[back to list of essays]

Two Automatic Alternations in English

These data point to /z/ as the basic form of the -z ~ -s ~ -Ez alternation (where E = schwa) of the regular English N plural suffix ­(e)s, since it is the variant that actually occurs in the environment in which the phonotactics of English do not force a choice among the alternants--that is, the environment in which any of the three could occur.1 Parallel conclusions can be reached concerning the alternants of the regular V simple past tense suffix.









/ s, sh, ch,
z, zh, j ___

faces, rushes, Natchez,3 Moses, beiges, judges



/ p, t, k,
f, th ___

kappas, betas, Ickes,
alphas, Eartha's

lapse, waltz, lax,
laughs, maths


/ b, d, g,
m, n, ng,
l, r,
v, dh
V ___

Bubba's, lambdas, omegas,
gammas, Donna's, Tonga's,
Paula's, Cora's
Eva's, ---
ideas, Pua's, boa's

---, ---, ---6
[glimpse],7 once, [lynx]
pulse, purse
---, ---
ace, rice, loose, face, price, chorus

Bob's, adze, L'eggs
times, sans, kings
Rawls, Mars
doves, wreathes
daze, rise, booze, prize, phase
(days, ryes, boos, pries)









/ t, d ___

wanted, needed



/ p, k
f, th
s, sh, ch ___

rapid, stupid; wicked, naked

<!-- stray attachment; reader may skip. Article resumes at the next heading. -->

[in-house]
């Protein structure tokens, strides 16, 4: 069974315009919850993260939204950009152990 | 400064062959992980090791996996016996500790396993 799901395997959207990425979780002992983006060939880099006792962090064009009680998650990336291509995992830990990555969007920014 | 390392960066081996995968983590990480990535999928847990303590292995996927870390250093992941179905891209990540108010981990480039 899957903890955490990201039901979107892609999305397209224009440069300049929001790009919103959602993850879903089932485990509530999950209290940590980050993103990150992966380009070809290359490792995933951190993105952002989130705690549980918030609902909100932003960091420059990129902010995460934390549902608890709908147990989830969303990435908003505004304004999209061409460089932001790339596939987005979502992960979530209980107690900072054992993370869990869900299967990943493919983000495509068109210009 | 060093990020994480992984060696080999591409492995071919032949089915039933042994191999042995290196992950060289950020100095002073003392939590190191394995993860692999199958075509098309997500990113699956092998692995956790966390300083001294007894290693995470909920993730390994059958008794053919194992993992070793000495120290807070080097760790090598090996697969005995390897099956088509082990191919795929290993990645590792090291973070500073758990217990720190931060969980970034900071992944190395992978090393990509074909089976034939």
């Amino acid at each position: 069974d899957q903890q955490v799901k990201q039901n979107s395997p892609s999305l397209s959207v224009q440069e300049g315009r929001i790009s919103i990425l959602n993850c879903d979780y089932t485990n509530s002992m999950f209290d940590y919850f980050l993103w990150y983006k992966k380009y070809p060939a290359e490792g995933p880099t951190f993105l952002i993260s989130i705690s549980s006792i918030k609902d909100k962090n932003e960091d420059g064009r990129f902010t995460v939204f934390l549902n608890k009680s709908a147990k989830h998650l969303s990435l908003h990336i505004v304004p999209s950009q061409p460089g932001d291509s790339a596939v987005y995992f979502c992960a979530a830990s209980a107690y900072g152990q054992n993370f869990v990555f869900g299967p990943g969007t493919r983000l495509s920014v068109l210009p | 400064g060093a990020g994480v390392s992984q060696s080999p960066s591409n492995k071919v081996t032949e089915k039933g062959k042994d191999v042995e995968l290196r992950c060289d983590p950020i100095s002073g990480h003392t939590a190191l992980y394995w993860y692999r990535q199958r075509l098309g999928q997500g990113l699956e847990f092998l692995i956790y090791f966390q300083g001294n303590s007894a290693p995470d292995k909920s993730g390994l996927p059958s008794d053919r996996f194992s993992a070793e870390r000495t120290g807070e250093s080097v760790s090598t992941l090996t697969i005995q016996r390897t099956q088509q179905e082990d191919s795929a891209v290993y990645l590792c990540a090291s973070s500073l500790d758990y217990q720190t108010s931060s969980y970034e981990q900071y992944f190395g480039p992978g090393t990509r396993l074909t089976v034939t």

aphid, method
lucid, acid ; ---; wretched
(blessëd, cursëd)

apt, act
shaft, ---
pest, washed, watched


/ b, g
m, n, ng,
l, r
v, dh
z, j
V ___

morbid, ragged
humid, learnëd
pallid, horrid
belovëd, wretched
advisëd, frigid
Druid, Aeneid, triad

---, ---
[preempt], want, [defunct]
fault, hurt
---, ---
---, ---
bright, oat, wait, site

rubbed, hugged
hummed, sand, winged
hurled, bird
loved, bathed
phased, judged
pride, ode, suede, side
(pried, owed, swayed, sighed)

[back to top] [back to list of essays]

  1. See Charles F. Hockett, A course in modern linguistics, Macmillan, 1957, pages 281-283. Hockett points out that "the discovery that an alternation is automatic, and the discovery of the base form, go hand in hand, each implied by the other." [back up]
  2. Note that each alternant is matched with its environment on the diagonal from lower-left to upper-right. [back up]
  3. Since our interest in this exercise is phonotactic, we attempt to give examples where possible that do not involve the alternant in question. [back up]
  4. X marks an environment in which the choice is forced, one in which the alternant of the column cannot occur according to the phonotactics of the language. [back up]
  5. In view of the fact that the choice is forced for only one alternant in this particular environment (only this one cell is excluded), it would be well to qualify our paraphrase of Hockett's observation, so that it would read "the environment in which the phonotactics of the language do not force the choice away from at least one alternant." [back up]
  6. Semi-systematic gaps such as these call for further qualification by adding the word "completely," so that it would read "the environment in which the phonotactics of the language do not completely force the choice away from at least one alternant." [back up]
  7. Examples in square brackets involve excrescent consonants-a.k.a. "intrusive." [back up]